President Bush sent a message to Congress and the nation Thursday, declaring that America is committed to defeating terrorism and winning "the decisive ideological struggle of the 21st Century."

Bush, in the third straight day of speeches aimed at reasserting the administration's plans for wining the War on Terror, told an audience in Atlanta that "we've learned the lessons of 9/11."

"We've transferred adversaries into allies," Bush told the Georgia Public Policy Foundation, in a reference to Iraq and Afghanistan. "America is safer and America is winning the War on Terror."

The president also declared the administration's intentions to pursue wider powers to fight the war, including an appeal of the recent federal court decision voiding warrantless wiretap by the National Security Agency. Bush said the program is vital to America's ability to eavesdrop on international communications involving Americans with suspected ties to terrorists.

"We strongly disagree with the federal wiretap ruling," Bush said, adding that the administration is "appealing it and we believe our appeal will be successful."

Get complete coverage in FOXNews.com's War on Terror Center.

The president also repeated his plea for Congress to approve a military tribunal process to try some of the most dangerous suspected terrorists. He announced Wednesday that 14 of the most dangerous suspected terrorist leaders — including Khalid Sheik Mohammed, the alleged architect of the 9/11 attacks — had been transferred from a previously secret CIA prison program to the U.S. military's detention center at Guantanamo Bay, Cuba.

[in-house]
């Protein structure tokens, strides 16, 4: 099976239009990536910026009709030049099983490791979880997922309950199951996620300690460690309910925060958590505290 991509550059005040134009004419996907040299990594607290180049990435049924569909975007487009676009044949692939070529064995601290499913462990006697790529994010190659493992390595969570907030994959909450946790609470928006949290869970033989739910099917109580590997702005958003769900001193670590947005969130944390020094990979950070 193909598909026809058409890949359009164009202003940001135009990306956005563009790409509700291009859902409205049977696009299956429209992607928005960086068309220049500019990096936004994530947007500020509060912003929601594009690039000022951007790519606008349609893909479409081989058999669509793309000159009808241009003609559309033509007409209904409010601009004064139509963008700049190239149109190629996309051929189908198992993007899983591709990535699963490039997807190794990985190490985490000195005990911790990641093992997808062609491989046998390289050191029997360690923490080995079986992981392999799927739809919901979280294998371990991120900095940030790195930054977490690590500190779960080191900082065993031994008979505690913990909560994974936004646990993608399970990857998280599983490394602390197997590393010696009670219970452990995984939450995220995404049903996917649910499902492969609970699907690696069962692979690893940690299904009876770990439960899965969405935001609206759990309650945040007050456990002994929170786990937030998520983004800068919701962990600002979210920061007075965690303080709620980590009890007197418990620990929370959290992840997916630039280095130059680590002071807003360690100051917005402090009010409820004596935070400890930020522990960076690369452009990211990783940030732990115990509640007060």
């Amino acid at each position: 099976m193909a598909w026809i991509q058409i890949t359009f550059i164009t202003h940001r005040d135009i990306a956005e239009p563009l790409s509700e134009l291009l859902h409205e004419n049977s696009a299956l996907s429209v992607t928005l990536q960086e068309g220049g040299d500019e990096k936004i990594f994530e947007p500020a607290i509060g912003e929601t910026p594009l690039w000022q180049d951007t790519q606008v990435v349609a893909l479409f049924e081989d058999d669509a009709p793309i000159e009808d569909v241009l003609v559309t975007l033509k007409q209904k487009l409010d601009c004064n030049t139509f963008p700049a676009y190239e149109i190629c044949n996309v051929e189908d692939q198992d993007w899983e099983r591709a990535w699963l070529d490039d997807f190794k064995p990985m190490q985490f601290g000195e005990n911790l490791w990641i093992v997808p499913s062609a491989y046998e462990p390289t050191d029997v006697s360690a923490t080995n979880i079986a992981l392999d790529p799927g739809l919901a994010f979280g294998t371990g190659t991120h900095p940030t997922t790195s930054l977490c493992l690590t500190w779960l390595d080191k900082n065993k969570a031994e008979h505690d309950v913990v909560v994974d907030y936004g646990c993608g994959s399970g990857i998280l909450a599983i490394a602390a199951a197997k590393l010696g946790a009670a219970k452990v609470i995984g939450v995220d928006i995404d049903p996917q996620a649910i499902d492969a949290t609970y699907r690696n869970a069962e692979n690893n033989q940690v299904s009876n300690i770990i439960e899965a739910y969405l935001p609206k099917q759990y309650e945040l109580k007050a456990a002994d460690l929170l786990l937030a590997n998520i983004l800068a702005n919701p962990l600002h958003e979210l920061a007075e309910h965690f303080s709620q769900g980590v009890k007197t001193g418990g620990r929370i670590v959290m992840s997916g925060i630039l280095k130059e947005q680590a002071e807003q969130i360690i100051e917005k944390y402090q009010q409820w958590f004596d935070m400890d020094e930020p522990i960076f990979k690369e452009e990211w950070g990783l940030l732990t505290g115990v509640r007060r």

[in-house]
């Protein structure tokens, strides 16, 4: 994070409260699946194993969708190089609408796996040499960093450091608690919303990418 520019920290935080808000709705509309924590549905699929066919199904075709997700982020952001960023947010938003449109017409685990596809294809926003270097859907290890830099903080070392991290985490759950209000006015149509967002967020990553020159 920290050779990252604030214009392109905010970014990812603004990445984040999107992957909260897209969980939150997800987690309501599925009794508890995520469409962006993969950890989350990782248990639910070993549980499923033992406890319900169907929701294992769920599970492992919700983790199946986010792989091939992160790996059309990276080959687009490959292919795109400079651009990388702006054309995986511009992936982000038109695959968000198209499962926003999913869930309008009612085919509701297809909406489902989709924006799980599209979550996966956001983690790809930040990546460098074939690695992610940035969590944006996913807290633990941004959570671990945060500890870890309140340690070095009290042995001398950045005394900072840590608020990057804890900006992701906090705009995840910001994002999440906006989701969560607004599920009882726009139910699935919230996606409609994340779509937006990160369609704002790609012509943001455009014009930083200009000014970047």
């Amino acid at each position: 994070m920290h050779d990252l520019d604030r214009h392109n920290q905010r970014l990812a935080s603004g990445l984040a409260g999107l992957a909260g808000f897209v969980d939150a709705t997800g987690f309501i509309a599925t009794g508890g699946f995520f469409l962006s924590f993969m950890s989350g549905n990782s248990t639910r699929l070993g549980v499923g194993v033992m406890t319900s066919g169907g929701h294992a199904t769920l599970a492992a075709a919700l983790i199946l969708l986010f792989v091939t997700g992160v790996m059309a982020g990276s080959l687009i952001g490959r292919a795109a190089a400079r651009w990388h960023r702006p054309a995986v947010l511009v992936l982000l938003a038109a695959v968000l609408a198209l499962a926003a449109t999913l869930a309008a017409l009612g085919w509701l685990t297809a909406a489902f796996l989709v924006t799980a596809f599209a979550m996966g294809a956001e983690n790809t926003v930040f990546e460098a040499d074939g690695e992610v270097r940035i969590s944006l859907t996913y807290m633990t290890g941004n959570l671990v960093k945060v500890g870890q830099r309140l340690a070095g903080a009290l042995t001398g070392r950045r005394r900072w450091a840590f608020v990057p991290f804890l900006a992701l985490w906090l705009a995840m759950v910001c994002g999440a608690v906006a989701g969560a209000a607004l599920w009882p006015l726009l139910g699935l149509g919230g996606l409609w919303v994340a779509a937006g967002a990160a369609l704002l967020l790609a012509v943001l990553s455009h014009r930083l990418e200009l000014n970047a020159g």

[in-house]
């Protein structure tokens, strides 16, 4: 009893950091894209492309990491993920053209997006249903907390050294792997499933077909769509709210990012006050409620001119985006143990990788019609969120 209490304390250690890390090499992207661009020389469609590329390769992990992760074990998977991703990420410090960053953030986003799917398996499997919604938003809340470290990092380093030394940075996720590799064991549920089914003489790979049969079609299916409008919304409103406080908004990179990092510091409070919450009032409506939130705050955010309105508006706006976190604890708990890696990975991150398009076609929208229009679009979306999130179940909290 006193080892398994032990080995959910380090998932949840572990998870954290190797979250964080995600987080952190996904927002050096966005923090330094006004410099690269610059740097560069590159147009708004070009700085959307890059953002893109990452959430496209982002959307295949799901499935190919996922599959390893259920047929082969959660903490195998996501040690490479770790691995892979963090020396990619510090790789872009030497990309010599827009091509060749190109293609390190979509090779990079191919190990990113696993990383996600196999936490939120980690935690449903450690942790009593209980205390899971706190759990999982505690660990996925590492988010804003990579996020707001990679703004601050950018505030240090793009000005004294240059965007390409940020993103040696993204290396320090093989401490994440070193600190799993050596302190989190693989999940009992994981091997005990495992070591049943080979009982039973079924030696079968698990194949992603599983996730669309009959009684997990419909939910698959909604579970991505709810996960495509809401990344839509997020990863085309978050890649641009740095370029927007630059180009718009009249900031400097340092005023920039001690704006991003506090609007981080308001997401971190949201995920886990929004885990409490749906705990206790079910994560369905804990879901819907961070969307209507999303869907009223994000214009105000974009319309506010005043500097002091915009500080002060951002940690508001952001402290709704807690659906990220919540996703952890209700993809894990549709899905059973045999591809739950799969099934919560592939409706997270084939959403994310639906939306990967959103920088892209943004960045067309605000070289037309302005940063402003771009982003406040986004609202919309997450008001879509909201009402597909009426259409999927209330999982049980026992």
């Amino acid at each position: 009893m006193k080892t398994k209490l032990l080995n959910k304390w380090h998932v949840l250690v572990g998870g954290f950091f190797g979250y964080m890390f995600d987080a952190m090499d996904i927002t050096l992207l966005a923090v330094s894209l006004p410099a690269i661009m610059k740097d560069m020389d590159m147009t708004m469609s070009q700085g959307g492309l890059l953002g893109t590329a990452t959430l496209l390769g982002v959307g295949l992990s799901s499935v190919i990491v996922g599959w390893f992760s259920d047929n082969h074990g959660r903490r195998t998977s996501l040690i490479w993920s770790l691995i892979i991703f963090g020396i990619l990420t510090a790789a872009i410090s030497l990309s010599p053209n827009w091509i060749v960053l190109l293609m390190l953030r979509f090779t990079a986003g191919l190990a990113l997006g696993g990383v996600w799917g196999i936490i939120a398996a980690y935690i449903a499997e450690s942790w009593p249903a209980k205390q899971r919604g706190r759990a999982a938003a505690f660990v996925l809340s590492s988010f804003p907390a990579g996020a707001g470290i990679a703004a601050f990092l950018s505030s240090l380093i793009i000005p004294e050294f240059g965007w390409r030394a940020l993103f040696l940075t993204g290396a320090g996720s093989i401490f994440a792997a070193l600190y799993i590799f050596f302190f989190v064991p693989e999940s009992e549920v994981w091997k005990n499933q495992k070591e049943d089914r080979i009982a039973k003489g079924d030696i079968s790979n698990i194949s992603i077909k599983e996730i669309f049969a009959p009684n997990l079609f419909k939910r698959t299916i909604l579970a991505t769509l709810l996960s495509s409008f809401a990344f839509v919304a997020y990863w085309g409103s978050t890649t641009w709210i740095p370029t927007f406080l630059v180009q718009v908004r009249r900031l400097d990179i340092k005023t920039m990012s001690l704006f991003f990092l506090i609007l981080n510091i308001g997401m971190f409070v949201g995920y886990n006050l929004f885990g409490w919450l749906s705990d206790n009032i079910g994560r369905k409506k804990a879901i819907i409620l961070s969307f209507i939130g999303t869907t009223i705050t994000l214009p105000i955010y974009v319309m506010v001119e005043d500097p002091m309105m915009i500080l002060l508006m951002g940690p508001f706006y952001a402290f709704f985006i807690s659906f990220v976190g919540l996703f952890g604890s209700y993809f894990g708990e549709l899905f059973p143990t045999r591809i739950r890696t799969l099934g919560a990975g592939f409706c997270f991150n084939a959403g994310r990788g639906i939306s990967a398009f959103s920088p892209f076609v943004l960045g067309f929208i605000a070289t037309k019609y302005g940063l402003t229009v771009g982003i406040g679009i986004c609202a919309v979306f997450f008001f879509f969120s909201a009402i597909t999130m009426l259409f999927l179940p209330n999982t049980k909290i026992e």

"The sooner the Congress authorizes the military commissions I have called for, the sooner Khalid Sheik Mohammed will receive the justice he deserves," Bush said.

The goal is eventual trials, but Congress has to approve a process for doing so after the Supreme Court said Bush's original plan for tribunals is unconstitutional and violates international laws.

The president highlighted changes in national security preparedness as a result of the 9/11 attacks to show how new strategies in place would make it more difficult for terrorists to stage a repeat.

"In order to protect this country, we will bring steady pressure, unrelenting pressure on Al Qaeda and its associates," Bush said.

He cited the elimination of Afghanistan and Iraq as safe havens for Al Qaeda.

"We've kept the terrorists from achieving their key goal of seizing control of some our most valuable allies in the War on Terror," Bush said. "This coalition includes two nations that used to sponsor terror but now help us fight it: the democratic nations of Afghanistan and Iraq."

Bush also pointed to international finance crackdowns, the new ability of the CIA and FBI to share data and intelligence, a broad restructuring of the intelligence bureaucracy to make connecting dots easier, consolidated terrorist watch lists and immigration changes that make air travel and communities safer — including the passage of the USA Patriot Act — as measures that have strengthened America's national security.

"No one can say for sure that we would have prevented the attacks" had these measures been in place, Bush said. The terrorists, however, "would have found it harder to finance... and succeed in striking their targets," he said.